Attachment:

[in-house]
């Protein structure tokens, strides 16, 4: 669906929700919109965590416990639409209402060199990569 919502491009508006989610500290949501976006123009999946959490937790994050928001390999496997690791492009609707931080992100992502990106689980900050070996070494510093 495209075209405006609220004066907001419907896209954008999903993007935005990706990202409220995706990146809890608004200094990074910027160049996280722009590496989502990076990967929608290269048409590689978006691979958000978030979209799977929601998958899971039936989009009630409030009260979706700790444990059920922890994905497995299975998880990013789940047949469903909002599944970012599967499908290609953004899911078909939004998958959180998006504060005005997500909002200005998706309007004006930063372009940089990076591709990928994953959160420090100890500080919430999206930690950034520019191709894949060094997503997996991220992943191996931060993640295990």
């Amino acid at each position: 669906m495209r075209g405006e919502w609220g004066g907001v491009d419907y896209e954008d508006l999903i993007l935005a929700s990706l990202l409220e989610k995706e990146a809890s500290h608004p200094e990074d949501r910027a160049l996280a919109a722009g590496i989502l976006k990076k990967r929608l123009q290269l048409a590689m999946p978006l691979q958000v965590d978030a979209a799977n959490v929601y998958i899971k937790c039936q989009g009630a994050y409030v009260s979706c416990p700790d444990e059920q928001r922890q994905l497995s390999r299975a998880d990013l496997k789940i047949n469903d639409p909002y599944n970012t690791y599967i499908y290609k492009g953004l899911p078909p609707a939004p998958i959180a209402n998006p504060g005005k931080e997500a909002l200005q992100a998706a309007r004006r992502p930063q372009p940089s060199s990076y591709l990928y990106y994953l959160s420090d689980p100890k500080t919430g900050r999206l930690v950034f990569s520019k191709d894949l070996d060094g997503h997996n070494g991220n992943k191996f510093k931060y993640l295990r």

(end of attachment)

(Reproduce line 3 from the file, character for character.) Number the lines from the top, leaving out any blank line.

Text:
């Amino acid at each position: 669906m495209r075209g405006e919502w609220g004066g907001v491009d419907y896209e954008d508006l999903i993007l935005a929700s990706l990202l409220e989610k995706e990146a809890s500290h608004p200094e990074d949501r910027a160049l996280a919109a722009g590496i989502l976006k990076k990967r929608l123009q290269l048409a590689m999946p978006l691979q958000v965590d978030a979209a799977n959490v929601y998958i899971k937790c039936q989009g009630a994050y409030v009260s979706c416990p700790d444990e059920q928001r922890q994905l497995s390999r299975a998880d990013l496997k789940i047949n469903d639409p909002y599944n970012t690791y599967i499908y290609k492009g953004l899911p078909p609707a939004p998958i959180a209402n998006p504060g005005k931080e997500a909002l200005q992100a998706a309007r004006r992502p930063q372009p940089s060199s990076y591709l990928y990106y994953l959160s420090d689980p100890k500080t919430g900050r999206l930690v950034f990569s520019k191709d894949l070996d060094g997503h997996n070494g991220n992943k191996f510093k931060y993640l295990r």